Saturday, 1 November 2014

it happened on the way to the forum: rump state or asterix & obelix

The Western Empire did indeed hold out long enough to suffer the wrath of the Huns, but just barely so. The Empire had devolved into a collection of loosely aligned barbarian kingdoms, which were politically and culturally independent and could hardly be called upon for mutual defense unless their own interests were immediately under threat.
Rome had abandoned Britain and the lands of North Africa that were the conquests of a young Republic during the Punic Wars, including Carthage, were now seized by Vandal pirates. Rome, had been ransacked by the Goths and had not been the Empire's capital for centuries, inconveniently located midway down the Italian peninsula and considered too far away for political or military expediency, and was given over to Milan, which was more strategically placed in the north with quicker access to the Alps and the provinces of Gaul and Germania. At this point in history, however, even Milan had been abandoned in favour of Ravenna, considered more easily defended in the marshlands boarding the Adriatic, and the imperial court ruled over the lands, nominally, from this hideout in the swamps.
Although the Huns had already plagued the Empire indirectly for some time, displacing other tribes that caused chaos and instability in the European provinces, a direct confrontation was yet years in the making. The Huns had a good public-relations machine in the reputation that preceded them that was talked up by fleeing refugees, and when Rome, nervous over this looming threat, offered to pay a tribute of a sizable amount of gold to the Huns in exchange for peace, they gladly accepted.  Despite their attested prowess in battle and their later depictions, the Huns under the leadership of Attila were not mindless brutes intent on destroying civilisation but were rather content to keep to the periphery and collect their annual allowance. Like the Gothic, Vandals, Alans and the Franks, whom were soon to rebrand Gaul as France after their tribe, many Huns rose to prominence in the Roman ranks and fought for the Empire as mercenaries.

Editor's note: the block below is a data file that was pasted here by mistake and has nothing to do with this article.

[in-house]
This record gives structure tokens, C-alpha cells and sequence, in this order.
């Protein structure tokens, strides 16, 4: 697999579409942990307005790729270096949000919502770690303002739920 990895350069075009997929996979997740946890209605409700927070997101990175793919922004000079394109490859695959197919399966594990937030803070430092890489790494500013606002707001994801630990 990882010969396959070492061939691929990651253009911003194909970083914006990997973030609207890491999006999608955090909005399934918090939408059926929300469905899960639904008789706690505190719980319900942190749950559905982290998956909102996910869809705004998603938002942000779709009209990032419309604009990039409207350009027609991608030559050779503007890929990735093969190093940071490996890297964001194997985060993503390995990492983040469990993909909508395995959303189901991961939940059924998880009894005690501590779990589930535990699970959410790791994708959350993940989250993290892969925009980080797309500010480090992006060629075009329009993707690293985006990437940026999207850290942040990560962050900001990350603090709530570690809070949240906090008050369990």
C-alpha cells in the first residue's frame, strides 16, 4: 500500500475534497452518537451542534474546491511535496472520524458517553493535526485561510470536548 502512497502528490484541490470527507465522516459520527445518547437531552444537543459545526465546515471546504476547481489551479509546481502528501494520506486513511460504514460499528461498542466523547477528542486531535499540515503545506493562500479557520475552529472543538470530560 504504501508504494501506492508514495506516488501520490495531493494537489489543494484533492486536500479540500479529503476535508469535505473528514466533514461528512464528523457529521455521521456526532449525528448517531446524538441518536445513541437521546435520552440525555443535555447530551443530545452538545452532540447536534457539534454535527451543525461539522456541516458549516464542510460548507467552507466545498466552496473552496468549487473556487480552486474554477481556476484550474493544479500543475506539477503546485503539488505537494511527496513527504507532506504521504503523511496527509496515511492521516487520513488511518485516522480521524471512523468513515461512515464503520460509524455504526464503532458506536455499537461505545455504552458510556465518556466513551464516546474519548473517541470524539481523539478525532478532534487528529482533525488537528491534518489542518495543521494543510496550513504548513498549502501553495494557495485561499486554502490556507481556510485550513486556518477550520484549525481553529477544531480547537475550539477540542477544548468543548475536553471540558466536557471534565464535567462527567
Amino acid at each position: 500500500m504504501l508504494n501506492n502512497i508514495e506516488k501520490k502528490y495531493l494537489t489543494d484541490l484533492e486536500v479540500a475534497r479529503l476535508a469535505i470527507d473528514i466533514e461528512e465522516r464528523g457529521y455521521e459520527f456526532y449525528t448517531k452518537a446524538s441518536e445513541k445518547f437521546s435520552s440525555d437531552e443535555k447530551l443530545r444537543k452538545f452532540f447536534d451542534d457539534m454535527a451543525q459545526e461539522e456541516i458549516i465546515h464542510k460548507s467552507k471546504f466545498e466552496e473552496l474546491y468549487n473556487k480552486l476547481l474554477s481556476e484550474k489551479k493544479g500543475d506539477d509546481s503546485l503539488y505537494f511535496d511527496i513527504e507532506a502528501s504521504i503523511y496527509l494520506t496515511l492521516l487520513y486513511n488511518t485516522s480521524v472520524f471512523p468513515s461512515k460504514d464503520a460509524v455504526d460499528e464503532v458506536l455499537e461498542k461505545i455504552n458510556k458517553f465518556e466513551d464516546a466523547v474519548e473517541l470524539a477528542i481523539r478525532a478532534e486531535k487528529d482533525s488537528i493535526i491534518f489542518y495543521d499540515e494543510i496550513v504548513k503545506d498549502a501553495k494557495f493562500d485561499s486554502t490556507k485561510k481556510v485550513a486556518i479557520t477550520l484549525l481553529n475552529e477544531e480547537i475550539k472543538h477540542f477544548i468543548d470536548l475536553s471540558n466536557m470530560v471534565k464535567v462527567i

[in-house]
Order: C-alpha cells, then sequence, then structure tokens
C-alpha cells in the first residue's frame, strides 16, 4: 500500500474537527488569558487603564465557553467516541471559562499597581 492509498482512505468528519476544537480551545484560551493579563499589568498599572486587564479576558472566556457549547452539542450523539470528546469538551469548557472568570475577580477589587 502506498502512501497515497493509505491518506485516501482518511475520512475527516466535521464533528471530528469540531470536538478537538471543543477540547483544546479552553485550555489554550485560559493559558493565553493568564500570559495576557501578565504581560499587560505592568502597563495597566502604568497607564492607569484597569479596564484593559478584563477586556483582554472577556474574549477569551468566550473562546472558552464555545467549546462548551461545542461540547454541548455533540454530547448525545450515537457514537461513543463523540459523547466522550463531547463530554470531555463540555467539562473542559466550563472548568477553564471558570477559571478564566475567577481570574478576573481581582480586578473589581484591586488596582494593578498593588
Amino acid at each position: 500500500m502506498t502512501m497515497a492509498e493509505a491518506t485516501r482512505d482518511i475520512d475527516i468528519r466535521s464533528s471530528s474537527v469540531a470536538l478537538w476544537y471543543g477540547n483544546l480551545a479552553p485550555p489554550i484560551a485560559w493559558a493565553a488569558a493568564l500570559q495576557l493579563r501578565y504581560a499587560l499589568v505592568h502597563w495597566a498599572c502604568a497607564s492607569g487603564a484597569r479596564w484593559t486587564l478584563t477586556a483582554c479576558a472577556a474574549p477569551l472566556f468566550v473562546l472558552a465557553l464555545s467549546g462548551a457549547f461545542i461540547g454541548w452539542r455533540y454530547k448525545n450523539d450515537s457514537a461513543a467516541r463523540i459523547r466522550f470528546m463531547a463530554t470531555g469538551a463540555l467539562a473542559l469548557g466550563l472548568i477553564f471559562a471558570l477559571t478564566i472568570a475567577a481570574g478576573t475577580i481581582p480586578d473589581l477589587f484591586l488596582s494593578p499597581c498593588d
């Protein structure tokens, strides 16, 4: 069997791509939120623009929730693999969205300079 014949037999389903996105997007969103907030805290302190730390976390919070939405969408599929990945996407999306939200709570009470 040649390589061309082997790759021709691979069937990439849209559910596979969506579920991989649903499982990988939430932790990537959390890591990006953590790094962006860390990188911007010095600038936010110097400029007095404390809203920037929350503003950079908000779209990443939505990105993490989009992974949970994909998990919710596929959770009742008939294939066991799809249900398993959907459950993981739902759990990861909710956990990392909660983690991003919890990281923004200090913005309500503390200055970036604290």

In fact, it was not really until Rome reneged on the conditions of the treaty that Attila turned towards plunder and hoped to cow the obstinate Romans into submission. On the far eastern shores of the Danube in the Balkans, the Hun armies first made incursions into Roman territory after having attacks on the Persian frontier summarily rebuffed. The Huns ravaged the countryside of Illyria and advanced on Constantinople. Unlike the Goths of a generation before, the Huns were able to penetrate walled cities and were plying a path of destruction on their way to New Rome. Due to the immense fortifications encircling the city, the Huns met their match at this terminius in the east. Attila was reportedly so disheartened by this set-back that he contemplated suicide, but the Hun ruler could take solace in the fact that it took nearly another fourteen hundred years, the discovery of gunpowder in the West and the construction of the biggest cannon in the world to breach the walls, completed during the reign of Eastern Emperor Theodosius II. Perhaps Attila needed to be cheered up and perhaps this elevation came in the form of a missive from a certain damsel in distress.